5 Easy Steps to Licensing Teen Drivers
There aren’t many things scarier than putting our children behind the wheel of vehicles that can weigh more than 4,000 pounds. However, this is one of those times when parents are forced to balance their children’s safety and education. On the one hand, we want to keep our children close, but at some point, we must let them go and that means teaching them to drive, whether we like it or not.
The following list of steps will make the process of helping a teen get a driver’s license easier on both the child and the foster parents with which he or she lives.
1. Give Permission
You may be new to foster care, or perhaps have an adolescent in your care that has recently become old enough to begin learning to drive. Regardless, your first question will may be, “Can I give him this right?” The answer is yes, you can, as long as you are the registered foster parent for the minor and he or she lives in your home.
However, you are not the sole grantor of this privilege as the child’s grandparents, siblings over the age of 18, aunts, uncles, probation officer and caseworker all have the ability to sign the driver’s license application for the minor driver in California.
2. Instruct Them
Next, you will need to know how and when a minor may operate a motor vehicle while in possession of an instructional permit. This will not only keep the youth on the right side of the law, but will also teach them to respect all the rules associated with having a driver’s license. For those under the age of 18, California requires teens to be at least 15 ½ years old. During this time they must also obey all traffic laws, drive with a parent, guardian, spouse, or adult over 25 years of age, all of whom must possess a valid California driver’s license.
Parents and guardians are advised to be patient, but instructional during all phases of the learning process and should be sure to explain traffic laws and watch their children closely to be sure those rules are being followed.
3. Certify & Sign
Once a minor is 16 years old, they have the opportunity to obtain their driver’s license. The youth must have been in possession of their instructional permit for at least six months, completed a driver education course and six hours of professional behind-the-wheel training.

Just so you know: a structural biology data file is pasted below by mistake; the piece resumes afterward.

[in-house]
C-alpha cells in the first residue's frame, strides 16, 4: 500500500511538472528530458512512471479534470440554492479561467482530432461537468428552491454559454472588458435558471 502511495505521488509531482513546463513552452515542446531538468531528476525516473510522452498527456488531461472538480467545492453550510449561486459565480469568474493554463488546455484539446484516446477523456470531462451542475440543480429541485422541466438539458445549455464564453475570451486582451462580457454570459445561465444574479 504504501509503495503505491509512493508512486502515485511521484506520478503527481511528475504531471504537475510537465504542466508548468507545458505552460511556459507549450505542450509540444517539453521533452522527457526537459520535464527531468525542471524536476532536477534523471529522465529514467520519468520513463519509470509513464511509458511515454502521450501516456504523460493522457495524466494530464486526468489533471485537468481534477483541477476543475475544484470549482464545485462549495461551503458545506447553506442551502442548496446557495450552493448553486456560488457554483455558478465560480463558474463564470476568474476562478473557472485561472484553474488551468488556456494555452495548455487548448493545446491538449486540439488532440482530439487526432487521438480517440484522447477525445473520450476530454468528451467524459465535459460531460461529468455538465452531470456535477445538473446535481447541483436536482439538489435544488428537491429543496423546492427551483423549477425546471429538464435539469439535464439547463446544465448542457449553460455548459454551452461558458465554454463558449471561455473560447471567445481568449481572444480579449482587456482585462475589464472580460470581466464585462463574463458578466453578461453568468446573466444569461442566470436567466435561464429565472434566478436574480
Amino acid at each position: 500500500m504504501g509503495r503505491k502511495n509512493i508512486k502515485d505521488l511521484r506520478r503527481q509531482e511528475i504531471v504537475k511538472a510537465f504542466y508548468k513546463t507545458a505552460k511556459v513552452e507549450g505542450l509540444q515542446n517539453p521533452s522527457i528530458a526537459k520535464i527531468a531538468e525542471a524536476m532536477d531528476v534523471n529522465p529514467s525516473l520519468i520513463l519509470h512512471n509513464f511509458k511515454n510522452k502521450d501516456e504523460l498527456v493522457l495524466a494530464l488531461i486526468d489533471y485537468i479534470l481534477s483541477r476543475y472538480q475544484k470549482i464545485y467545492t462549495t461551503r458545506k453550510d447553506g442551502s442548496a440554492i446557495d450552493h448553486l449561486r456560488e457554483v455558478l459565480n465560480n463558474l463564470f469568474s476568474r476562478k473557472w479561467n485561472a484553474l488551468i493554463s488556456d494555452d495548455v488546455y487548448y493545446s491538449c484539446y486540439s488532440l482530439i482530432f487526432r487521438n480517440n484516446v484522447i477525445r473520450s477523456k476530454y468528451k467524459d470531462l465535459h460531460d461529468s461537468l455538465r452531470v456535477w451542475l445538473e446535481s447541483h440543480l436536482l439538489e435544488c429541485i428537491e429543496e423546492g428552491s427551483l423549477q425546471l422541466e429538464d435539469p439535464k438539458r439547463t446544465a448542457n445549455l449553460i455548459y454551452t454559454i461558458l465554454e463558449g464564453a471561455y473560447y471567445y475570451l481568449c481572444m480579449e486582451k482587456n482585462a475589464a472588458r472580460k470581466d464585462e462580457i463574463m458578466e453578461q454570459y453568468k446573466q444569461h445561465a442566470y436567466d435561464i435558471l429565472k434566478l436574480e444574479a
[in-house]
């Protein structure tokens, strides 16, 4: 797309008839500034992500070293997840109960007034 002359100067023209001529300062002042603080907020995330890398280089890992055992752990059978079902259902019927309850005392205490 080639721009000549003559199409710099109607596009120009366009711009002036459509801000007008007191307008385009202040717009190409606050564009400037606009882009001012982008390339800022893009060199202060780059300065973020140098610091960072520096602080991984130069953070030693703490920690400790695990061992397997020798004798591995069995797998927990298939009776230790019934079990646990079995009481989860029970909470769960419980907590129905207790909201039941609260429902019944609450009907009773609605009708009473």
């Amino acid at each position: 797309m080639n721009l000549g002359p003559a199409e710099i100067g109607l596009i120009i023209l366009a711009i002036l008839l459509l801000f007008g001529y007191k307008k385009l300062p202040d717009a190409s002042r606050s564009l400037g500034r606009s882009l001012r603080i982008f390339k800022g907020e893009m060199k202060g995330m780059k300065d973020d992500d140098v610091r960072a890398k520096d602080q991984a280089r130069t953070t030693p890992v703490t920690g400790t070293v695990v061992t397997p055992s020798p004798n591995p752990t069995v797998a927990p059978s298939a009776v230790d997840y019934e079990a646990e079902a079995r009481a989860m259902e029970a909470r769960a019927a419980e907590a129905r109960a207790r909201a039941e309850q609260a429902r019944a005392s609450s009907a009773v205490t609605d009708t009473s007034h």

Additionally, they must also complete 50 hours of practice with an adult aged 25 years or older and 10 of these hours must be done at night. The adult must be in possession of a valid California license and a parent or guardian must certify the completion of these hours in writing.
4. Follow Regulations
In an attempt to reduce the rate of traffic collisions caused by teenage drivers, graduated licensing was introduced in July 1998. This means that for the first 12 months, minor drivers are not authorized to transport anyone under the age of 20 years old unless there is a licensed driver over the age of 25 present in the vehicle. The new driver must also be accompanied by a driver over 25 if he or she is driving between the hours of 11 p.m. and 5 a.m.
Teens may have these restrictions lifted at the end of the 12 month period if the youth has no outstanding DMV or court-ordered restrictions, suspensions, or probations on their driving record. However, California’s “zero tolerance” alcohol policy applies to all drivers until 21 years of age and a blood-alcohol level as low as 0.01 percent will result in a loss of driving privileges for one year.
5. Provide Coverage
Similar to adult minimum liability coverage requirements, foster youth must file proof of financial responsibility. This is usually accomplished with the purchase of a vehicle insurance policy, but may be covered with a cash deposit to DMV, a self-insurance certificate issued by the DMV, or a surety bond.
Parents and other guardians are responsible for any damages caused by the youth while driving a motor vehicle. Likewise, foster parents are also held liable for damages if they have signed the driver’s license application on behalf of the youth.
A driver’s license can go a long way to helping a teen participate in community, school and extracurricular activities while also preparing them for success when they reach adulthood. If possible, biological and foster parents, or other guardians, should look for any way they can find to assist their wards in obtaining their driver’s licenses.